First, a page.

Transform Needs Into WANTS

by Ron Haynes

In the current economy, and with the increased interest in frugality and thrift, we’ve heard time and time again about needs vs. wants. We’ve heard over and over to focus on our needs, not our wants, that “wants” are frivolous, they’re excessive, they’re going to put you in the poorhouse. Everyone asks, “What do I really need?”

Of all the forces around us, whether environmental, physical, emotional, or mental, perhaps the most powerful is the language we speak to ourselves. What we think and say to and about ourselves can have a far greater impact on our own success than just about anything. That’s why it becomes important to focus on what you really want rather than what you need and to change the way you think about needs and wants.

A “needs” focus will keep you from success

How? Needs are the language of obligation. I need, I must, I should, I have to …

  • I “need” to pay the mortgage (so I don’t lose my home and die of exposure).
  • I “must” keep THIS job (it’s unfulfilling, yes, but I’ll put up with anything to keep food on the table).
  • I “have to” go to this meeting (even though I have much more pressing obligations).
  • I “gotta” pay my credit card bill (despite not knowing where the money will come from).
  • I “need” a job (so I’ll take anything, do anything, compromise my dreams, and live in constant desperation).
  • I “need” to create a budget (so I just throw something together without thinking it through).
  • I “really should” get my emergency fund in place (but I don’t know how I’ll fund it).
  • I “need” to [fill in your own blank].

A “needs” focus doesn’t fulfill, doesn’t motivate, doesn’t help you develop self discipline, and doesn’t propel you toward anything resembling success. “Needing” to ace an interview is a sure way to botch it. No one wants to hire a needy interviewee.

A “wants” focus motivates and inspires

How? Wants are the language of intention. I will, I am, I’m going to, my goal is …

  • You are required to pay your mortgage, but deeper down what you really want is to have no mortgage at all. Now, you have a goal, a dream to strive for. What’s your next step?
  • Maybe what you really want is to follow your passion and start your own company so you can create the life that YOU want. What’s your next step?
  • Your boss may force you attend that meeting, but what you really want is to finish your degree and become the boss. What’s your next step?
  • Credit card payments can’t be ignored, but what you really want is to make extra money and get free from that burden of debt. What’s your next step?
  • A budget is a great thing, but what you really want is the freedom that a budget gives you. What’s your next step?
  • Yes, an emergency fund is also a great thing, but what you really want is the peace of mind it provides. What’s your next step?

It’s more than just semantics

It’s a change in focus, and change in attitude, and a change in your world-view. Focus on your goals, focus on your wants, abandon the language of obligation and begin speaking the language of intention. Don’t let yourself be defined by what you “need.” After all, what you truly need is a very, very small list. Instead become a person defined by clear goals and intentions and lift the burden of needs from your shoulders.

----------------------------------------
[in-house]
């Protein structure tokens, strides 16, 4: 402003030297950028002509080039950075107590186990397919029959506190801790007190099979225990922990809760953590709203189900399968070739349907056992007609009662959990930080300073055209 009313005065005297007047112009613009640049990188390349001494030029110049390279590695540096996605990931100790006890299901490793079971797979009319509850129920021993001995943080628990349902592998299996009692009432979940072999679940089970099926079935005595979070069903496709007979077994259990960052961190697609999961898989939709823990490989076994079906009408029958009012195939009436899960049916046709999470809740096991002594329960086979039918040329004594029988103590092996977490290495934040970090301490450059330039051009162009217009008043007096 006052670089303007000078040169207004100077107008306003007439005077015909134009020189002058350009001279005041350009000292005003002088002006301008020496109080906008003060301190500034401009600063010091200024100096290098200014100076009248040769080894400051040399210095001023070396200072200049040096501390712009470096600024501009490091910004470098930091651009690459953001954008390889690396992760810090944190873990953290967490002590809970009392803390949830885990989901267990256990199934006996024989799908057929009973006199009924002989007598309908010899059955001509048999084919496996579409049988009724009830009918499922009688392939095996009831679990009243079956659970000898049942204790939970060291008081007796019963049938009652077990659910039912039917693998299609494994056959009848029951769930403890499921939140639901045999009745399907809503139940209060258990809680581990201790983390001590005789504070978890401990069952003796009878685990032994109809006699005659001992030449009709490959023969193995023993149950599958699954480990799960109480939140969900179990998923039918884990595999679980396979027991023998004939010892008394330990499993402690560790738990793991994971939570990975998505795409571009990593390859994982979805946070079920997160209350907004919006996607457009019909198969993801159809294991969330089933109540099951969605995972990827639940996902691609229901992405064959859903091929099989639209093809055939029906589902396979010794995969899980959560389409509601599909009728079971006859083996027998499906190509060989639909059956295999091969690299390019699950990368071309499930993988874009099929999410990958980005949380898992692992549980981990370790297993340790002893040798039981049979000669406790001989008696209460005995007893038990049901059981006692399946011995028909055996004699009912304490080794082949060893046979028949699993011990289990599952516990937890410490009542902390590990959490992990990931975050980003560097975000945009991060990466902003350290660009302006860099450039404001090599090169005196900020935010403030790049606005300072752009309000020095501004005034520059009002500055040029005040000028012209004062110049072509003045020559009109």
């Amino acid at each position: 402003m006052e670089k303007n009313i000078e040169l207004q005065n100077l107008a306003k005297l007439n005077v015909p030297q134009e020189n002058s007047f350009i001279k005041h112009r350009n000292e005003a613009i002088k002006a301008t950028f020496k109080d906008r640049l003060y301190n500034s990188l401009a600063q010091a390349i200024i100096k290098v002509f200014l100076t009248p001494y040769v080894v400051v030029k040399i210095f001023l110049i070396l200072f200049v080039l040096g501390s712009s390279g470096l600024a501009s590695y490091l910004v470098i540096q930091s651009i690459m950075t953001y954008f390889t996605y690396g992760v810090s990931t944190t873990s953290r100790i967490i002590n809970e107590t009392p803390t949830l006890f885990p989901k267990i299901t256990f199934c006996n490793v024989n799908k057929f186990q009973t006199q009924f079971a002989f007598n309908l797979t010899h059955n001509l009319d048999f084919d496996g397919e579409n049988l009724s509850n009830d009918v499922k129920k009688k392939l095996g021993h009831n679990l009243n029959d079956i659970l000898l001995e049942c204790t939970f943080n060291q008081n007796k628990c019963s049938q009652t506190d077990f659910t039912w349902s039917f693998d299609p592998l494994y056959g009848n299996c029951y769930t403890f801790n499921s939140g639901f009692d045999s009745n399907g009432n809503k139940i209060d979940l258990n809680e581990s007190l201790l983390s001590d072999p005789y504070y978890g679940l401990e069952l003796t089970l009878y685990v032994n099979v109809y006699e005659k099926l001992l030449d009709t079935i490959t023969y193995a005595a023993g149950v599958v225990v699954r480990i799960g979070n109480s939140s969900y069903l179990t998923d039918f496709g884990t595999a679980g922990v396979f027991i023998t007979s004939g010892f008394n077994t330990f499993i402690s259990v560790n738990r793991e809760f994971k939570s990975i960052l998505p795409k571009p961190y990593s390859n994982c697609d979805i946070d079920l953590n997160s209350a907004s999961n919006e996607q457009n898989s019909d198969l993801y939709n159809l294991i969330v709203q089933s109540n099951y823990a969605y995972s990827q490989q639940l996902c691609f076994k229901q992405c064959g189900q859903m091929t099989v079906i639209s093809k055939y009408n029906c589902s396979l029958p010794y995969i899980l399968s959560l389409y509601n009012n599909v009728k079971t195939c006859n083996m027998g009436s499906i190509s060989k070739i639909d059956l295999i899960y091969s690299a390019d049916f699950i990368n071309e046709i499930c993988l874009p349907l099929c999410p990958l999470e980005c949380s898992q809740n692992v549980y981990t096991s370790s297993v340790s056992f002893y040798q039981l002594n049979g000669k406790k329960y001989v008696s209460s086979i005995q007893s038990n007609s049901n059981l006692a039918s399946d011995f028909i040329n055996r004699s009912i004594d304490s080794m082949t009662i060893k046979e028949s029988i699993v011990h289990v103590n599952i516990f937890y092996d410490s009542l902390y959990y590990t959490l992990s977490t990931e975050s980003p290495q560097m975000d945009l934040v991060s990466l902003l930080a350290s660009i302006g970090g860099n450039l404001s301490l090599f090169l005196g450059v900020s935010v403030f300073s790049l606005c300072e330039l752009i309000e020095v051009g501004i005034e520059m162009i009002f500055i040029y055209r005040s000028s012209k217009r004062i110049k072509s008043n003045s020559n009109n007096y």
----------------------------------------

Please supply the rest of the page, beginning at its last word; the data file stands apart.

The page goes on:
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About the author

Ron Haynes has written 1000 articles on The Wisdom Journal.

The founder and editor of The Wisdom Journal in 2007, Ron has worked in banking, distribution, retail, and upper management for companies ranging in size from small startups to multi-billion dollar corporations. He graduated Suma Cum Laude from a top MBA program and currently is a Human Resources and Management consultant, helping companies know how employees will behave in varying situations and what motivates them to action, assisting firms in identifying top talent, and coaching managers and employees on how to better communicate and make the workplace MUCH more enjoyable. If you'd like help in these areas, contact Ron using the contact form at the top of this page or at 870-761-7881.

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This is actually a brilliant observation. We always here about needs vs wants and that we should only focus on our needs (saving that “want” money for later needs) but when you put things into this perspective, it really makes alot of sense.


What a great way to turn common advice on it’s head – and make it better! Living with this attitute is a better way to live. Thanks for making me rethink some things today.

Joshua @ Accountable Living

Way to tuen the tables on the “wants and needs”. As you point out, many times our wants are really those things buried deep down within us that we layer over with “needs” based thinking….. and so we never get around to our wants.

Yes, it can sound selfish, but a “want” is not always a bad thing ( unless you are eyeing a Snickers in the grocery store checkout aisle….. ).


Interesting post. You are distinguishing between survival vs. striving to improve our condition.

I still think there is a place for the Needs over Wants, when trying to preserve limited resources, like time or money. However, since that particular thesis is so well explained in tons of other venues, I suppose we don’t need to belabor it here.

As a species, I agree that we are definitely better motivated by our wants, but it is important, I think, to distinguish between things that give is short-term immediate gratification (like a jelly donut), vs. longer-term goals that really will improve our lives (losing 10 lbs and exercising more to be healthier). I “want” to have both of them, but only one is really going to improve my life. Perhaps there is some way to distinguish between short-term wants vs. long-term wants?

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